New study dispels role of B vitamins in preventing heart attacks

September 10, 2017

The revelation will confound supporters and some doctors of the value of vitamins, who believe that folic acid and vitamin B-6 can prevent heart disease by reducing levels of a substance called homocysteine in the blood.

But this study, of more than 3,700 patients by Norwegian scientists shows that high doses of B vitamins might not be as valuable as once thought.

It seems that those patients who took folic acid or vitamin B-6 alone had a small and statistically insignificant increase in the risk of cardiovascular disease, but those who took both saw their risk jump by 20 percent.

Professor Kaare Harald Bonaa of the University of Tromso, Norway, says the 3-year trial showed vitamins did reduce homocysteine levels, by around 30 percent, but this did not translate into lowered heart risk.

Bonaa says the homocysteine hypothesis is now 'dead'.

Apparently homocysteine is an amino acid which is produced when the body metabolises high-protein foods, and scientists believe that high concentrations could damage blood-vessel walls.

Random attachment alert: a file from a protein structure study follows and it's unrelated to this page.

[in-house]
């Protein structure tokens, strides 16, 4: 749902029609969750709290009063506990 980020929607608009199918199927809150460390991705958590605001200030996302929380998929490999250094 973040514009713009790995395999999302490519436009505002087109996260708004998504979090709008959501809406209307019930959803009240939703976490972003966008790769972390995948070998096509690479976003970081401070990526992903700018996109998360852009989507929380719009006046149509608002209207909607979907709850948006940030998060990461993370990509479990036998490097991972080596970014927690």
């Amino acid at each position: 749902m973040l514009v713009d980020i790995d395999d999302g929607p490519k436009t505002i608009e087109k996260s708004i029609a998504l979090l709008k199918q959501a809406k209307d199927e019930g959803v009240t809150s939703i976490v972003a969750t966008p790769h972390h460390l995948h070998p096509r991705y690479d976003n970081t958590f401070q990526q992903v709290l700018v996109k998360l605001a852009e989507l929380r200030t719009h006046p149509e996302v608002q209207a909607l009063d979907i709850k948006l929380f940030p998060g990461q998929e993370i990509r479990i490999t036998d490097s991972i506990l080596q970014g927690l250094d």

In conclusion the researchers say that the results of the trial are important because they tell doctors that prescribing high doses of B vitamins will not prevent heart disease or stroke.

They believe that B vitamins should only be prescribed to patients with a B vitamin deficiency.

The study findings were presented at the European Society of Cardiology Congress 2005.

In cases where angioplasty cannot be performed immediately but can be done some time between one and three hours after the heart attack, doctors have been giving the clot-buster to patients in this situation anyway, in the hope it might help.

In this latest study, led by Dr Frans Van de Werf of the Catholic University of Leuven in Belgium, the strategies were compared among 1,667 patients in hospitals.

Half were given the clot-buster while en route to angioplasty, while the other half were given a fake pill.

The researchers found that 6% of patients who got the drug, TNKase, died within 30 days of the angioplasty, compared with only 3.8% of those in the angioplasty alone group.

The study, which was supposed to enroll 4,000 patients, was stopped prematurely once the difference in death rates between the two groups became apparent.

The findings were presented at the annual conference of the European Society of Cardiology in Sweden.

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